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Department of Politics and International Studies (POLIS)


As part of our alumni outreach programme, we ask one of our POLIS alumni per term for their memories of Cambridge, as well as an update on what they are doing now. Our alumnus for Easter 2016 is Justin Holt...

NAME: Colonel (Ret'd) Justin Holt MBE, Royal Marines

Degree Obtained: MPhil International Relations, 2011

College: St John's

Current Role: Currently resettling into civilian life


"The opportunity to go to Cambridge for a year was as unexpected as it was welcomed. I had been operationally active in the Royal Marines for over two decades, deploying on a number of occasions to Northern Ireland, Iraq and Afghanistan. More recently in 2009, I witnessed the inauguration of President Obama on a bitterly cold day in Washington DC where I was serving as a UK liaison officer in the US State Department. I had agreed to go there at short notice after a challenging deployment to Helmand Province in 2008. My role in Washington was to help develop inter-agency Counter Insurgency (COIN) doctrine and then teach it to civilian staff from across the US Government who were being sent to work in Afghanistan. 

I had some experience of being a 'civilian' as I had deployed to Musa Qalah in Helmand Province in 2008 as a Stabilisation Advisor to the District Governor. The move from being a practitioner to a policy maker was a natural one in terms of career progression, however it was not any easier. It requires a completely different skill set; policy-making could be every bit as frustrating as dealing with a former Taliban Commander who was now a District Governor.

On returning from Washington, my role was to advise UK Coroners and families of British service personnel killed in Afghanistan on the intricacies of combat operations as well as helping explain the evidence provided to the court. This was as difficult a task as I'd ever done and a good example of being at the other end of the policy telescope. On one end, I had a view from the higher Political-Military level in Washington DC, at the other end were the families coming to terms with the human cost of these same policy decisions.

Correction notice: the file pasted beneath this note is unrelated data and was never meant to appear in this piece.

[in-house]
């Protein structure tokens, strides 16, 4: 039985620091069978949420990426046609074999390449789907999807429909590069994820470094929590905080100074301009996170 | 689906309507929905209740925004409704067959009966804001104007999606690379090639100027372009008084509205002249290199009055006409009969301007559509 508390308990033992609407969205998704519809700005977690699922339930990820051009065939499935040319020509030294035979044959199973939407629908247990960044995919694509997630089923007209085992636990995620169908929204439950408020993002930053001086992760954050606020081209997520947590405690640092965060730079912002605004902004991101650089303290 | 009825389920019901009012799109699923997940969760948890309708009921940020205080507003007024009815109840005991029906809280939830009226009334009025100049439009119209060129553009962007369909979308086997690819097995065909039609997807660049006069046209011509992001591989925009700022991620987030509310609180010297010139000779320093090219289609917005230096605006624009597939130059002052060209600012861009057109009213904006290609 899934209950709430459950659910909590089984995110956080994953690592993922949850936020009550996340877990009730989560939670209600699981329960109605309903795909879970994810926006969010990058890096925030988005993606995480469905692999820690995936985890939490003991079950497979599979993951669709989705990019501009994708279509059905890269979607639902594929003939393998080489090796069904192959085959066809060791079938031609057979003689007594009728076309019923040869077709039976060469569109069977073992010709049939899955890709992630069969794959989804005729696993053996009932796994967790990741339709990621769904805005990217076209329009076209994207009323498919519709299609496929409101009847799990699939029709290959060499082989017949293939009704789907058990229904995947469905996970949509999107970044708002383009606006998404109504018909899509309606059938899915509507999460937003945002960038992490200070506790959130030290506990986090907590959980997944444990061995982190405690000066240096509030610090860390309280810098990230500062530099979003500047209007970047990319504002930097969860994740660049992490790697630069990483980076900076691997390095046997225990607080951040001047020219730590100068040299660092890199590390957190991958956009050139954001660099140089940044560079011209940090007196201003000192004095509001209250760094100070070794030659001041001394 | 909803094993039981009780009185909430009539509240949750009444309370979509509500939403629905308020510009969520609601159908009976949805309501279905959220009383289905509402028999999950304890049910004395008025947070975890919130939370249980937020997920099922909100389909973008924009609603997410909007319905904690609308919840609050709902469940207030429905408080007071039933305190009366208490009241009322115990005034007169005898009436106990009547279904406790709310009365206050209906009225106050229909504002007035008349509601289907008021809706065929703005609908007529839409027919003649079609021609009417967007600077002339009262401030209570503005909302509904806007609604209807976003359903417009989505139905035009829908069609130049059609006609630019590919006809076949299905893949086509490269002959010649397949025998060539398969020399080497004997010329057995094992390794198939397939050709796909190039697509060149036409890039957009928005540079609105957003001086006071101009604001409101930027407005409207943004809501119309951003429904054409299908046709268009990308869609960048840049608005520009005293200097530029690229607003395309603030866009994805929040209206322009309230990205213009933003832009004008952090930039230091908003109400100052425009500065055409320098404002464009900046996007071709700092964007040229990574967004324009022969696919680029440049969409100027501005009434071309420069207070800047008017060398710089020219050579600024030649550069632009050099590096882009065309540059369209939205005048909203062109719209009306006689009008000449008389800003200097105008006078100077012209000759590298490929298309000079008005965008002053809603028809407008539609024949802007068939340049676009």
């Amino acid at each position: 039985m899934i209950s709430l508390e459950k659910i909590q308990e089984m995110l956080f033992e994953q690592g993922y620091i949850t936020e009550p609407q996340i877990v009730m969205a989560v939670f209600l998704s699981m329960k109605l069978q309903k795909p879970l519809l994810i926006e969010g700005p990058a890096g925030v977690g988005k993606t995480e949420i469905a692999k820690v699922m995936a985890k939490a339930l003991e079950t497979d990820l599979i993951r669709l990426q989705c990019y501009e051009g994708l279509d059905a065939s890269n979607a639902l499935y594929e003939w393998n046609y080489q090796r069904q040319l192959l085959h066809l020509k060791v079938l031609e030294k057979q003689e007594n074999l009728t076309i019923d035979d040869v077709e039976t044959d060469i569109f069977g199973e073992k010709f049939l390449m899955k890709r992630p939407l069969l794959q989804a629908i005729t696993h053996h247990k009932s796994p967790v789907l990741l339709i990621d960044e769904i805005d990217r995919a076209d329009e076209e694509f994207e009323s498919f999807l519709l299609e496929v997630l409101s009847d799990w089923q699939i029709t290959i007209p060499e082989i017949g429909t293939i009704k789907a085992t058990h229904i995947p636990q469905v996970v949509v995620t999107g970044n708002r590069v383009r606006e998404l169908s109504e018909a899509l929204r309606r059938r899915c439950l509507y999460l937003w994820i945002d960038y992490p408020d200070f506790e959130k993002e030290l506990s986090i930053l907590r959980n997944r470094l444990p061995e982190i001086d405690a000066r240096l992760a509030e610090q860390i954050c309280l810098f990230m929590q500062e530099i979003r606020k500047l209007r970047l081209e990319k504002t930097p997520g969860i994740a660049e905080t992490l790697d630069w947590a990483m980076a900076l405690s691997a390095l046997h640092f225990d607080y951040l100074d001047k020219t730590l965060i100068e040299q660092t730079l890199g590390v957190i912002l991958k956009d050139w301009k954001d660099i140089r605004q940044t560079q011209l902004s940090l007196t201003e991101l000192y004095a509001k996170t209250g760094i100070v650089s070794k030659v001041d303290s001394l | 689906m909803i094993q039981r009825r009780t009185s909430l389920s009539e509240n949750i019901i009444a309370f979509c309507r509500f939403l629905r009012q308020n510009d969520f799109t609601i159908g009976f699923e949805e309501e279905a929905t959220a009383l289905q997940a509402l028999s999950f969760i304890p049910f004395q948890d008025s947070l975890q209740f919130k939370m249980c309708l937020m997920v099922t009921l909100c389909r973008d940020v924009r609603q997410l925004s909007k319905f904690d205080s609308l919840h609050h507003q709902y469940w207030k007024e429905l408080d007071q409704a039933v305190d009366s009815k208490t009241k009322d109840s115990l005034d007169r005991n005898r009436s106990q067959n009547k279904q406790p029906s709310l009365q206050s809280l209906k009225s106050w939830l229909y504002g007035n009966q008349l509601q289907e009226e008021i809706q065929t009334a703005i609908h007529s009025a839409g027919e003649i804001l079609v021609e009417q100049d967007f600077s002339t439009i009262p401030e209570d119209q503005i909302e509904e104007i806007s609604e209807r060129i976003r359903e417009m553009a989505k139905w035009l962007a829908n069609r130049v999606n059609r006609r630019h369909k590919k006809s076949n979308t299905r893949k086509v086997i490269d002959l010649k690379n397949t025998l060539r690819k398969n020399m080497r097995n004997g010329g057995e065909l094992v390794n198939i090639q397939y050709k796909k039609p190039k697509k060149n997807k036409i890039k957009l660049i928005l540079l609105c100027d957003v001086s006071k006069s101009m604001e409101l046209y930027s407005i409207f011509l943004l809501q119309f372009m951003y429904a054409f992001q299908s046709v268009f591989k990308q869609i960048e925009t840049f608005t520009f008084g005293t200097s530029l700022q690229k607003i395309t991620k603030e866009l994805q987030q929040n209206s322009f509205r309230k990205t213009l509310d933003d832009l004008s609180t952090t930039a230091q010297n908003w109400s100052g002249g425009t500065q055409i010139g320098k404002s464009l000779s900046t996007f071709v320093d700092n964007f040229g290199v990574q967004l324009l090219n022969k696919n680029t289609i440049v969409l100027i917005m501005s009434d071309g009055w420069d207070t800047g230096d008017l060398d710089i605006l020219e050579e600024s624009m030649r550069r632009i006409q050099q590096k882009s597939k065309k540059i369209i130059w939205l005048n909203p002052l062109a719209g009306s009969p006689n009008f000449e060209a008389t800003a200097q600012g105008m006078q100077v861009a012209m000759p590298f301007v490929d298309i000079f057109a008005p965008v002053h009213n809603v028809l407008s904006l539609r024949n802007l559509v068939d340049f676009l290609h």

Fast forward to 2010 and the crucial telephone call regarding the MPhil in International Relations at the University of Cambridge. At the time I had been dealing with difficult inquests where families were very angry. This was atypical; most families were stoic in their loss but occasionally grieving families just needed someone to blame. About this time I was realising I had become so emotionally detached from the inquest process that I couldn't always remember the names of the deceased; they had become a file number rather than a name. It was time to move on, so I grasped the opportunity to go to Cambridge, a tactical retreat. 

Military colleagues have often asked me "How was it?", to which I have always answered honestly "It was the best year of my military career!" To have time to think, reflect and discuss ideas outside of the very rigid hierarchy of the military was extremely refreshing. On meeting a senior general who had also undertaken the MPhil, he warned me that "it will make you difficult to work with when you go back to the military, as you will question everything and be unsatisfied with the answers."

One of the electives I decided to study was Middle Eastern and North African Politics under Professor George Joffé. Despite having spent most of my professional military career in the Middle East, I was alarmed at how little I actually knew about it. I absorbed all I could and in the Lent Term, the revolution in Tunisia started to spread. By the time of the exams, President Hosni Mubarak had fallen and Libya was looking precarious. To be in the company of such esteemed academics while witnessing these historical events unfold was a real privilege.

More by luck than design, I managed to return to the military as a desk officer in the MOD responsible for security policy across the Maghreb, from Libya to Mauritania. This brought me into daily contact with my opposite numbers in the Foreign and Commonwealth Office and the Department for International Development. For two years we collectively worked on shaping and resourcing the UK's response to the 'Arab Spring'. Libya naturally absorbed most of our energy and attention. Towards the end of that period, I had the opportunity to deploy to Tripoli as the Chief of Staff of a Defence Training and Advisory Team. I was effectively implementing the policy that we had shaped in Whitehall, another switch from one end of the telescope to the other.

Looking back now over that period, and a more recent deployment to the Middle East combating the Islamic State in Syria, I am convinced of the need for policy makers to spend time in the field, and field practitioners need to spend time in policy making roles. In terms of professional development, my time at Cambridge studying for the MPhil was invaluable as it gave me a depth of understanding and appreciation that was hitherto missing. Alongside this, I would also commend sparing a thought for the families who pay the human toll for our national policy decisions. There is always a cost, and rarely are policy-makers confronted by it."